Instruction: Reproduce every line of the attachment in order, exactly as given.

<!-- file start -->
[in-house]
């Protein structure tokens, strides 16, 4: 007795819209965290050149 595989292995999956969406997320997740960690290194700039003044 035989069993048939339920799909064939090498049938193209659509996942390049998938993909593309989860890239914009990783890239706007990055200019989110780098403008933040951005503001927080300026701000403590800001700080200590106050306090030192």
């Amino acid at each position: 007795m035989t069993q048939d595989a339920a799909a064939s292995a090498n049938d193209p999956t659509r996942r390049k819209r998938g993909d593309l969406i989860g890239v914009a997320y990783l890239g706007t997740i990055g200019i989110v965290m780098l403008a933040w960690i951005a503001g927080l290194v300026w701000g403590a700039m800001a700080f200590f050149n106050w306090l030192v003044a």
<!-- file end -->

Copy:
[in-house]
């Protein structure tokens, strides 16, 4: 007795819209965290050149 595989292995999956969406997320997740960690290194700039003044 035989069993048939339920799909064939090498049938193209659509996942390049998938993909593309989860890239914009990783890239706007990055200019989110780098403008933040951005503001927080300026701000403590800001700080200590106050306090030192």
């Amino acid at each position: 007795m035989t069993q048939d595989a339920a799909a064939s292995a090498n049938d193209p999956t659509r996942r390049k819209r998938g993909d593309l969406i989860g890239v914009a997320y990783l890239g706007t997740i990055g200019i989110v965290m780098l403008a933040w960690i951005a503001g927080l290194v300026w701000g403590a700039m800001a700080f200590f050149n106050w306090l030192v003044a």